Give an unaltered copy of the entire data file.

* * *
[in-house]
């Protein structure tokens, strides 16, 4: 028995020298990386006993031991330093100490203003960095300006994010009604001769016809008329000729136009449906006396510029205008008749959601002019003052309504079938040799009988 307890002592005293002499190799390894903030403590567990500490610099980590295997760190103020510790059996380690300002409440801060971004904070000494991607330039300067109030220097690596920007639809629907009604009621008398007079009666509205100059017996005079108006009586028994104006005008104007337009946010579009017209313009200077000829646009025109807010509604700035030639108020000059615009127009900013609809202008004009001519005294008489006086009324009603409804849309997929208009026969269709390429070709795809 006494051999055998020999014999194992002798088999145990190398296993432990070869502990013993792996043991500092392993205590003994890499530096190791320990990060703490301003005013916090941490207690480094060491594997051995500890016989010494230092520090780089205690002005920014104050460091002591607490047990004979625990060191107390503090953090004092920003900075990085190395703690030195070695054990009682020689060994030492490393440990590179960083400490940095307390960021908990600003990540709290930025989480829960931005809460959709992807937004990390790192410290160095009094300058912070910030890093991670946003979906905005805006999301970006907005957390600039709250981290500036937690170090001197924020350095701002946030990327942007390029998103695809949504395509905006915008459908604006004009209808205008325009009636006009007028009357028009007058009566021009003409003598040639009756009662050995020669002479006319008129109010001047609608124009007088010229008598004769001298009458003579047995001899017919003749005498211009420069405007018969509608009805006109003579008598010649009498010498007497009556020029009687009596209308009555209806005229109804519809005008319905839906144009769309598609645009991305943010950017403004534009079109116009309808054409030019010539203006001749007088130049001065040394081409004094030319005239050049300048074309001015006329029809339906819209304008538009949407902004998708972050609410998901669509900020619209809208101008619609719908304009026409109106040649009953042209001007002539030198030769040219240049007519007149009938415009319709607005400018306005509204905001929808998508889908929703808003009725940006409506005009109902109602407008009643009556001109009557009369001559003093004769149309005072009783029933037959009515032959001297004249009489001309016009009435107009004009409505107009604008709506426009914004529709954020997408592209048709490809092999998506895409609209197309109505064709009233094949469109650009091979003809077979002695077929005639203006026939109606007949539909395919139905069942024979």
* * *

[in-house]
């Protein structure tokens, strides 16, 4: 028995020298990386006993031991330093100490203003960095300006994010009604001769016809008329000729136009449906006396510029205008008749959601002019003052309504079938040799009988 307890002592005293002499190799390894903030403590567990500490610099980590295997760190103020510790059996380690300002409440801060971004904070000494991607330039300067109030220097690596920007639809629907009604009621008398007079009666509205100059017996005079108006009586028994104006005008104007337009946010579009017209313009200077000829646009025109807010509604700035030639108020000059615009127009900013609809202008004009001519005294008489006086009324009603409804849309997929208009026969269709390429070709795809 006494051999055998020999014999194992002798088999145990190398296993432990070869502990013993792996043991500092392993205590003994890499530096190791320990990060703490301003005013916090941490207690480094060491594997051995500890016989010494230092520090780089205690002005920014104050460091002591607490047990004979625990060191107390503090953090004092920003900075990085190395703690030195070695054990009682020689060994030492490393440990590179960083400490940095307390960021908990600003990540709290930025989480829960931005809460959709992807937004990390790192410290160095009094300058912070910030890093991670946003979906905005805006999301970006907005957390600039709250981290500036937690170090001197924020350095701002946030990327942007390029998103695809949504395509905006915008459908604006004009209808205008325009009636006009007028009357028009007058009566021009003409003598040639009756009662050995020669002479006319008129109010001047609608124009007088010229008598004769001298009458003579047995001899017919003749005498211009420069405007018969509608009805006109003579008598010649009498010498007497009556020029009687009596209308009555209806005229109804519809005008319905839906144009769309598609645009991305943010950017403004534009079109116009309808054409030019010539203006001749007088130049001065040394081409004094030319005239050049300048074309001015006329029809339906819209304008538009949407902004998708972050609410998901669509900020619209809208101008619609719908304009026409109106040649009953042209001007002539030198030769040219240049007519007149009938415009319709607005400018306005509204905001929808998508889908929703808003009725940006409506005009109902109602407008009643009556001109009557009369001559003093004769149309005072009783029933037959009515032959001297004249009489001309016009009435107009004009409505107009604008709506426009914004529709954020997408592209048709490809092999998506895409609209197309109505064709009233094949469109650009091979003809077979002695077929005639203006026939109606007949539909395919139905069942024979």